Insulation is one of the most effective ways to decrease a home’s energy consumption. It works by reducing the flow of heat into or out of the home to create a pleasant indoor environment without relying solely on artificial heating and cooling. Insulated homes are therefore cooler during summer and warmer during winter. What’s more, with less reliance on artificial heating and cooling, insulated homes can see significant savings on electricity bills.
How does insulation keep a house cool?
To understand how home insulation works, you first need to understand the concept of heat flow. Heat tends to flow from places of high thermal energy (hot places) to those with low thermal energy (cooler places) until the temperature is equal everywhere. That means on a hot day, the hot air outside will want to flow into your home, making it hot too. Insulation helps slow down this process to keep your home cooler for longer.
Bulk insulation such as insulation batts or rolls work by trapping billions of tiny air pockets in their structure. These break up the path of heat flow, slowing it down and keeping your home cooler in summer and warmer in winter. It’s important that bulk insulation is not compressed during insulation, otherwise it will not be effective.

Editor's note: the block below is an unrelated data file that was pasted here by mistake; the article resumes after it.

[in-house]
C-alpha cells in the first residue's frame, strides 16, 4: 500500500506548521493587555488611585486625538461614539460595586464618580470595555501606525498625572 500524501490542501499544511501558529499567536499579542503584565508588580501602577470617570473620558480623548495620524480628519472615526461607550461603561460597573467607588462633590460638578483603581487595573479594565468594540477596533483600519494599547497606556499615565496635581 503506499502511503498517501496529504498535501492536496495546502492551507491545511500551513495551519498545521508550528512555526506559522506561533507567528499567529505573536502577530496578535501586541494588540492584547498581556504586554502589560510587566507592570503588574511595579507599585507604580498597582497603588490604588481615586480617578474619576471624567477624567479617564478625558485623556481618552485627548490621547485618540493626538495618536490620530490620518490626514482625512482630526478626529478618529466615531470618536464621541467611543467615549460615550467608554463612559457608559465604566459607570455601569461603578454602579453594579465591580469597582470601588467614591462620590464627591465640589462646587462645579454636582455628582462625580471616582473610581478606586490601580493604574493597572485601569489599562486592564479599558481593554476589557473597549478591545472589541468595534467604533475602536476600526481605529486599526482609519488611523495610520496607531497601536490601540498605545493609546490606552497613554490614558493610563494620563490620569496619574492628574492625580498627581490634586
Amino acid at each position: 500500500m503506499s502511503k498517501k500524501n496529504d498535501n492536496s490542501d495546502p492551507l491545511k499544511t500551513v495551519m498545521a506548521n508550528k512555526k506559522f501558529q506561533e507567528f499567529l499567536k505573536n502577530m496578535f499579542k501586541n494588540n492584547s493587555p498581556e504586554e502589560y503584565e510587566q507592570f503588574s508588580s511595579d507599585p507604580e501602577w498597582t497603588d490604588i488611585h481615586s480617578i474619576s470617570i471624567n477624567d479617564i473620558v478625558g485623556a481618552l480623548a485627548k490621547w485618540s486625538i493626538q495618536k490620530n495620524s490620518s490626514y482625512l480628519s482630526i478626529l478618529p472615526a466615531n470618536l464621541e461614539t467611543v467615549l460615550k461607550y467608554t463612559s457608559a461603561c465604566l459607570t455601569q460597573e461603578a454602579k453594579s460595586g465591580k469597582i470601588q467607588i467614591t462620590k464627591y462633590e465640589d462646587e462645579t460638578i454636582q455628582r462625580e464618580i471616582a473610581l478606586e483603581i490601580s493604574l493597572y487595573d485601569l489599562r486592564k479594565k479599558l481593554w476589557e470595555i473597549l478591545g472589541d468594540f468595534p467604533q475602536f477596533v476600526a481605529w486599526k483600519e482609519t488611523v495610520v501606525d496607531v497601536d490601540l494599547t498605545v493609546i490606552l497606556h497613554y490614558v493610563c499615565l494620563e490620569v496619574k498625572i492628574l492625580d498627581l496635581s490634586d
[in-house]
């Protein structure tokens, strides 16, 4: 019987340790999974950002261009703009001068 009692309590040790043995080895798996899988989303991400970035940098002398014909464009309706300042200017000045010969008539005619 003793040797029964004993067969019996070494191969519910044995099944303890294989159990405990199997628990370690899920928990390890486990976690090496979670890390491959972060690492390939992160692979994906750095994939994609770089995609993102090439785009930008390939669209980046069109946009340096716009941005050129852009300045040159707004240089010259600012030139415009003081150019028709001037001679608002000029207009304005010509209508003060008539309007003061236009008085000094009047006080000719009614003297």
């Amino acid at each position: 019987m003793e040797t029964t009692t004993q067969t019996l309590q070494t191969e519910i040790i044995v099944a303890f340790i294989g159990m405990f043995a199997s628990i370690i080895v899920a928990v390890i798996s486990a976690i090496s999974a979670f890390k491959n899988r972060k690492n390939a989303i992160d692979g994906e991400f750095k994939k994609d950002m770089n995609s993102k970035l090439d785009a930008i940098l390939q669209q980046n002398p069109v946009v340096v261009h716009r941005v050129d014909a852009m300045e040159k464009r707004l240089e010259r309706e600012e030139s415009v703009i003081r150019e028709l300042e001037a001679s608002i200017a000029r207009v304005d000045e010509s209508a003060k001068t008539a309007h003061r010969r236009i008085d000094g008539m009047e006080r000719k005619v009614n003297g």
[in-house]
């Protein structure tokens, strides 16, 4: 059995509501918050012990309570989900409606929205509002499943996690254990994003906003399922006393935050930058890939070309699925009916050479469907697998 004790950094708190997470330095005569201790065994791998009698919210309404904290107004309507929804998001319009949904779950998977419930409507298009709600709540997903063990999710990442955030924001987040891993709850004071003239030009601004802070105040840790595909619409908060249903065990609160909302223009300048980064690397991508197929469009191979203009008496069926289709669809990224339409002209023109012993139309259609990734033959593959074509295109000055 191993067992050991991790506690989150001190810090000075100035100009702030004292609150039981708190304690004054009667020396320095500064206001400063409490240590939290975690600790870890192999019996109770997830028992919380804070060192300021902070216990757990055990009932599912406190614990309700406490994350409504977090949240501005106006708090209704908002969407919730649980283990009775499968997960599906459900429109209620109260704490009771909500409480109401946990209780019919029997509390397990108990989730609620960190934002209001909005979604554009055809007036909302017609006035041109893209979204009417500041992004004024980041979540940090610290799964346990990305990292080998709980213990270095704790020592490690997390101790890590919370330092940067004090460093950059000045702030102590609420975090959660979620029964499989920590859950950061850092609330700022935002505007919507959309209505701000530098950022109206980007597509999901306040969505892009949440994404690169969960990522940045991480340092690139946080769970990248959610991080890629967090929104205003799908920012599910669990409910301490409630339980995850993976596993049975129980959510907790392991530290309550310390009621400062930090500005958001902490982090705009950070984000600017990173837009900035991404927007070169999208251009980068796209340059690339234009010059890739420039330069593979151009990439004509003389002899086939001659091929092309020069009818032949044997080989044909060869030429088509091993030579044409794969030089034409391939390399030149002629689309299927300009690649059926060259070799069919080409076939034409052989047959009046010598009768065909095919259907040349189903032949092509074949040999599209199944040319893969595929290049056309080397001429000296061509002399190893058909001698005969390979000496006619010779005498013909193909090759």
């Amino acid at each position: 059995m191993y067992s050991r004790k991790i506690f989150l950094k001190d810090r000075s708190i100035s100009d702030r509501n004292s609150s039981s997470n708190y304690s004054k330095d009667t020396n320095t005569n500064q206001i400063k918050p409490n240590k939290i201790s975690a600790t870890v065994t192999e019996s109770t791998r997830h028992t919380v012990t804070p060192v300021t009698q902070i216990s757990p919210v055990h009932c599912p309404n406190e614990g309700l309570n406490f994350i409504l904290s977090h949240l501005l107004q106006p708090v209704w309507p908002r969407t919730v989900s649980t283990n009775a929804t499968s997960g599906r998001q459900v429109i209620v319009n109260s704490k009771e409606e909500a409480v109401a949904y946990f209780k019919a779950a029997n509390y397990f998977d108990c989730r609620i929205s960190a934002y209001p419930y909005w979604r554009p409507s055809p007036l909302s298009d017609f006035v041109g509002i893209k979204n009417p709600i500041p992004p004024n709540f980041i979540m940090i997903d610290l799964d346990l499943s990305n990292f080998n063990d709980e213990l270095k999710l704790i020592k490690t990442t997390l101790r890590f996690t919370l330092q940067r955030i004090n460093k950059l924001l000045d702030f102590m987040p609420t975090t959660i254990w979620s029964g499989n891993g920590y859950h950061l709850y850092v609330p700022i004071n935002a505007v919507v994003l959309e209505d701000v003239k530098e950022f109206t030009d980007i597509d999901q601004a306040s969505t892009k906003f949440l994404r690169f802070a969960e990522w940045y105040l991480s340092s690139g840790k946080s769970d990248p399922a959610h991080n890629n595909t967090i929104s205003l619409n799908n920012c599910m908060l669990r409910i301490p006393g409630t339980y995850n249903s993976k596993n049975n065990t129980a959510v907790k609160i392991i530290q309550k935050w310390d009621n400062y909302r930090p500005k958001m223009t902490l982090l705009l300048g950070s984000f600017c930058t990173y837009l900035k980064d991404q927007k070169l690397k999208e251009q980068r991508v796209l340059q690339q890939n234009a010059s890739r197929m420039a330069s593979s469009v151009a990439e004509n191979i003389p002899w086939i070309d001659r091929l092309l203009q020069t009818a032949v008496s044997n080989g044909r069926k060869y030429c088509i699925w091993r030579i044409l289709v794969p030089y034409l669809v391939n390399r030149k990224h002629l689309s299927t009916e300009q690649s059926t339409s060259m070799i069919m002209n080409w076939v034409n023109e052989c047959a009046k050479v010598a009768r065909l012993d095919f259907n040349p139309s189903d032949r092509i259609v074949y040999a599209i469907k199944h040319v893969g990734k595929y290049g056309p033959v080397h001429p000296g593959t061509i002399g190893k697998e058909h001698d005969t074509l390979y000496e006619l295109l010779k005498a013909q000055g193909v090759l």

Another type of insulation called reflective insulation works by reflecting radiant heat from the sun away from your home. It is usually installed in the roof and has a thin foil layer which needs to be kept clean in order to reflect radiant heat effectively.
How can I improve the insulation in my house?
Many homes in Australia are under insulated, meaning a significant proportion of Australian families are not reaping the benefits home insulation offers. This is true particularly for older homes which may have been insulated decades ago. Other factors such as extreme weather, water damage or rodent infestation can also reduce the life of insulation. In these cases, damaged insulation should be replaced.
For effective home insulation, first ensure that your ceiling, roof and external walls are well insulated. The roof is responsible for up to 35% of your home’s heat loss and gain, while the walls are responsible for as much as 25%. It is important that you choose home insulation products with the right R-Value. Check out the table below for our recommended R-Values for ceiling and walls in Australian homes.
Perth, Brisbane, Northern NSW
Melbourne, Sydney, Adelaide
R5.0 or R6.0
Insulation in the floors, internal walls and in between floors of a double-storey home can also make a significant impact on heat regulation. When these are insulated, climate zones can be created in the home for more energy efficient heating and cooling. For added noise reducing benefits, you may want to invest in specialised acoustic insulation.